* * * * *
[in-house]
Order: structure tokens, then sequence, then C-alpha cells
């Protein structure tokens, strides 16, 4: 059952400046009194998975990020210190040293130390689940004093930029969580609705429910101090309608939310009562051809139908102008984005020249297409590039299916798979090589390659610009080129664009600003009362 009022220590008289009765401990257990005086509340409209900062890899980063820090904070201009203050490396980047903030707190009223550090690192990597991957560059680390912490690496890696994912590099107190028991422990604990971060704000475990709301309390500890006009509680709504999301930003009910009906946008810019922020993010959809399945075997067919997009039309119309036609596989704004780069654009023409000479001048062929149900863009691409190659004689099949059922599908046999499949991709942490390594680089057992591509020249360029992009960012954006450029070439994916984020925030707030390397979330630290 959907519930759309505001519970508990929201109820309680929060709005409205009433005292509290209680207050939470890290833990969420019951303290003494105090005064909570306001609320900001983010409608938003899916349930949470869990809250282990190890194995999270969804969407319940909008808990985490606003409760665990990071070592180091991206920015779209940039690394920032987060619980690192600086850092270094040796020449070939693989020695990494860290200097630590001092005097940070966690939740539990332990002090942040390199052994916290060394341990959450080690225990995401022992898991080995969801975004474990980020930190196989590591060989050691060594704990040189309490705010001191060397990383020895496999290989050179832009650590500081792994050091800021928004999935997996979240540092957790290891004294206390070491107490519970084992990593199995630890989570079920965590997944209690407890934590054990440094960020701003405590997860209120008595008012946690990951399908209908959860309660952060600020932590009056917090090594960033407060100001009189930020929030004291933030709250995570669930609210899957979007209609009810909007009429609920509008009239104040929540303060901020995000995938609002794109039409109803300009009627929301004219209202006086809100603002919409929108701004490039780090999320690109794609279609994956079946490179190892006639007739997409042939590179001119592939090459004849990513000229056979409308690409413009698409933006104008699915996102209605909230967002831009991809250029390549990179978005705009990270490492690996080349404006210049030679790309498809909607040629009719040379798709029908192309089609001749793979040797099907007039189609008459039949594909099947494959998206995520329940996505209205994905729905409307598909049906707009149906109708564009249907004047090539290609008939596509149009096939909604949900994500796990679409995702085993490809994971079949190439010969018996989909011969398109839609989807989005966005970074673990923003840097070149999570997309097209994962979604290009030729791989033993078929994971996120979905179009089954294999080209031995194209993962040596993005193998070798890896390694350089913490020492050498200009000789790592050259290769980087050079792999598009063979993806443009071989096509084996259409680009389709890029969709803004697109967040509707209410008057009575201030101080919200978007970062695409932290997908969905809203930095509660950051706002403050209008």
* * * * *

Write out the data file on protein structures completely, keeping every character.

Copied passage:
[in-house]
Order: structure tokens, then sequence, then C-alpha cells
């Protein structure tokens, strides 16, 4: 059952400046009194998975990020210190040293130390689940004093930029969580609705429910101090309608939310009562051809139908102008984005020249297409590039299916798979090589390659610009080129664009600003009362 009022220590008289009765401990257990005086509340409209900062890899980063820090904070201009203050490396980047903030707190009223550090690192990597991957560059680390912490690496890696994912590099107190028991422990604990971060704000475990709301309390500890006009509680709504999301930003009910009906946008810019922020993010959809399945075997067919997009039309119309036609596989704004780069654009023409000479001048062929149900863009691409190659004689099949059922599908046999499949991709942490390594680089057992591509020249360029992009960012954006450029070439994916984020925030707030390397979330630290 959907519930759309505001519970508990929201109820309680929060709005409205009433005292509290209680207050939470890290833990969420019951303290003494105090005064909570306001609320900001983010409608938003899916349930949470869990809250282990190890194995999270969804969407319940909008808990985490606003409760665990990071070592180091991206920015779209940039690394920032987060619980690192600086850092270094040796020449070939693989020695990494860290200097630590001092005097940070966690939740539990332990002090942040390199052994916290060394341990959450080690225990995401022992898991080995969801975004474990980020930190196989590591060989050691060594704990040189309490705010001191060397990383020895496999290989050179832009650590500081792994050091800021928004999935997996979240540092957790290891004294206390070491107490519970084992990593199995630890989570079920965590997944209690407890934590054990440094960020701003405590997860209120008595008012946690990951399908209908959860309660952060600020932590009056917090090594960033407060100001009189930020929030004291933030709250995570669930609210899957979007209609009810909007009429609920509008009239104040929540303060901020995000995938609002794109039409109803300009009627929301004219209202006086809100603002919409929108701004490039780090999320690109794609279609994956079946490179190892006639007739997409042939590179001119592939090459004849990513000229056979409308690409413009698409933006104008699915996102209605909230967002831009991809250029390549990179978005705009990270490492690996080349404006210049030679790309498809909607040629009719040379798709029908192309089609001749793979040797099907007039189609008459039949594909099947494959998206995520329940996505209205994905729905409307598909049906707009149906109708564009249907004047090539290609008939596509149009096939909604949900994500796990679409995702085993490809994971079949190439010969018996989909011969398109839609989807989005966005970074673990923003840097070149999570997309097209994962979604290009030729791989033993078929994971996120979905179009089954294999080209031995194209993962040596993005193998070798890896390694350089913490020492050498200009000789790592050259290769980087050079792999598009063979993806443009071989096509084996259409680009389709890029969709803004697109967040509707209410008057009575201030101080919200978007970062695409932290997908969905809203930095509660950051706002403050209008």